hermeneutics, certainty, survival, compassion
I think this is a very necessary, lively thread -- it has been fascinating to read its diverse and often heated posts. I think often about these things, and offer this post just as a doorway into some of my thoughts on the matter ...
What people discuss here is the hermeneutics that we each bring to scripture. In other words: who were the authors of the Bible's words, what were there intentions/identities/levels of authority, and what does this say about our attitude towards the text we proclaim as Holy? Taking this a bit further, we ask: to what extent does our relationship with the Holy and our ultimate destiny rely on our interaction with these texts? How, in the end, are we to read and value the Bible?
Several observations come to mind:
1. Many mainstream protestant denominations including my own (Lutheran) church are massively divided on the question of hermeneutics. The issue is becoming more and more divisive.
2. While it is true that the debate about gay and lesbian inclusion/ordination raging in many mainline denominations divides itself along approximately the same lines as that of the discussion about which hermeneutic is correct, I think that the two are not really related as a matter of logic, but rather (as some here have hinted) as a matter of CULTURE and PSYCHOLOGY. In other words -- I believe that the literal interpretation of the Bible and the exclusion of glbt flow from the same place, but the one is NOT usually the result of the other. (To see this, note that very very very few biblical literalists insist on the implementation of ALL mandates and laws recorded in the Bible and those that do are considered by most people to be extremely dangerous.)
3. It is my observation that what what those who insist on a literalist interpretation of the Bible AND those who demand gay and lesbian people be excluded from the life of the church seek above all else is the feeling of moral certainty.
4. Striving for this feeling of "moral certainty" is the means by which we all attempt to advance what I would call our own "cultural survival". In other words -- through our lust for certainty, we are crying out that: our way of living is the right way of living, we are justified in living in this particular way by power(s) larger than ourselves, God (the parent) approves of our way of living, we belong (in a tribal sense) to a collection of culturally alike people. Freud etc. would have related this to the drive to obtain parental approval or attention. Others would relate it to the instinct that a society (tribe) has toward survival and propagation. In a global world, these drives are increasingly vestigial, but still extremely powerful, and very much alive in all of us.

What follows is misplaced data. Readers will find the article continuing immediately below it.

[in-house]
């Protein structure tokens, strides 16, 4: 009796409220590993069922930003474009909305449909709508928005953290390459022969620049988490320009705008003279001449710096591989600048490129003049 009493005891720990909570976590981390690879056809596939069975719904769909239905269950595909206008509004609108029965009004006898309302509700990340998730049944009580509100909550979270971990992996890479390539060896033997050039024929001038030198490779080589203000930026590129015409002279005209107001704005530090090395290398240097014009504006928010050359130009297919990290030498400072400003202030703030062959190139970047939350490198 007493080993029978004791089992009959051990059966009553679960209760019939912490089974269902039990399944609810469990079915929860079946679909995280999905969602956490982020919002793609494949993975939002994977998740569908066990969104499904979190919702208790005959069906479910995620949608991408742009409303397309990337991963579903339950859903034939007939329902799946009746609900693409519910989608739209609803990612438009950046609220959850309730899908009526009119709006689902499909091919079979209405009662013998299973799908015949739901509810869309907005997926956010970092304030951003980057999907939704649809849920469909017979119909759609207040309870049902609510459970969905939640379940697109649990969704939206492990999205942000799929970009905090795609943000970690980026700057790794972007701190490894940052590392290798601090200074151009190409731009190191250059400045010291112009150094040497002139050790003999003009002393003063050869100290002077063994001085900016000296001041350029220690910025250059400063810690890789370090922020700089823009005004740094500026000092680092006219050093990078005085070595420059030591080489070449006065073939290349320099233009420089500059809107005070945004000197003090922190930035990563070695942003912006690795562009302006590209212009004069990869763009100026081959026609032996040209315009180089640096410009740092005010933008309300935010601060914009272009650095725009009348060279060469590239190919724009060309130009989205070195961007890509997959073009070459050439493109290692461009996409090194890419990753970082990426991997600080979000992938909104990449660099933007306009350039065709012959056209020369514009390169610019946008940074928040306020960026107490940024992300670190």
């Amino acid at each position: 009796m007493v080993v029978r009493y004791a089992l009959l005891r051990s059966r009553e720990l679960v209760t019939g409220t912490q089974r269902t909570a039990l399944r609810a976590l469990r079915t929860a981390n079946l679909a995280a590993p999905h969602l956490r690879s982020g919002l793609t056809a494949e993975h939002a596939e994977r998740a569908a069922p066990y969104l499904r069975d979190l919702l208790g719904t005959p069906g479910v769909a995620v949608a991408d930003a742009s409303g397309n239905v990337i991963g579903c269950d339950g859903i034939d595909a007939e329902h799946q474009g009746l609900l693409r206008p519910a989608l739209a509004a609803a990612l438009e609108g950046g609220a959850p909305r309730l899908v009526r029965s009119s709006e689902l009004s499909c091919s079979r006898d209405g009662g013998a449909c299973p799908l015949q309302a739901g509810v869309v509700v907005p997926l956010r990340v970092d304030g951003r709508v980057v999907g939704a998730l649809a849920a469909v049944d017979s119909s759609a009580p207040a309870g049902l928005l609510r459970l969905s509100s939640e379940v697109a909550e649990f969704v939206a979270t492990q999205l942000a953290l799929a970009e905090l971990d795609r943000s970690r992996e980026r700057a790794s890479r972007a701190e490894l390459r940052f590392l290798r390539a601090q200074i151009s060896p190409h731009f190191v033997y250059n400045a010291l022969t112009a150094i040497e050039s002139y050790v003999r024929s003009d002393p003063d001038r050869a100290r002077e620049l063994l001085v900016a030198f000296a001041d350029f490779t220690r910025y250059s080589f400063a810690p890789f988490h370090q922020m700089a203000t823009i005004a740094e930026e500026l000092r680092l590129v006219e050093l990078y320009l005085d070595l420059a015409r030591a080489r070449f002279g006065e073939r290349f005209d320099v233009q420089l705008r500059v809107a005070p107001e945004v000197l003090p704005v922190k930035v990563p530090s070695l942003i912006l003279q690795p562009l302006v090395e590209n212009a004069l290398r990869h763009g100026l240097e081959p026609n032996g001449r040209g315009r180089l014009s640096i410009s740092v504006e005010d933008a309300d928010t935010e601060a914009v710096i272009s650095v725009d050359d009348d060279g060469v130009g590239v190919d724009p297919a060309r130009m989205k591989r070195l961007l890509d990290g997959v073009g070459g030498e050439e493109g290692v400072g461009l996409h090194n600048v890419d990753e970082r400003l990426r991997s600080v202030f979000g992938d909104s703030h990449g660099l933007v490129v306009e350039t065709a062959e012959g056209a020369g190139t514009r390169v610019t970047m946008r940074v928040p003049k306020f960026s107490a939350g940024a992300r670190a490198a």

5. It is interesting to me how we Christians often refer to our church as a family (we are the children of God) and also as a tribe (Israel, the chosen people). Is it surprising then that our ancient instincts about belonging, authority and parentage apply powerfully to this body, and to the book which we all proclaim as the word of God?
6. Thinking about these issues in this way helps me: when someone insists on the "authority" of a text, or the "absolute" nature of a law, what they are seeking is essentially their own psychological survival, the survival of their family and the survival of their own way of life. They feel threatened. In a similar way, that is why many gay marriage opponents say that the institution of marriage itself is threatened by gay marriage. Like many assertions that seek to uphold certainty above all else, this is not a logical statement at all. Logic does not enter into it: it is not marriage itself that is truly in danger, but rather the self-image of the person advocating for certainty.
7. For me, this understanding leads to a kind of compassion. As a gay person, I'm very aware of what it feels like to not belong, to feel my identity shift beneath me, to want more than anything to be standing on some solid ground. So I can understand where these drives come from, and this helps me be in conversation and community with those who differ radically from me in these ways.
Anyway just a few thoughts, I have and could add many more ... any reactions?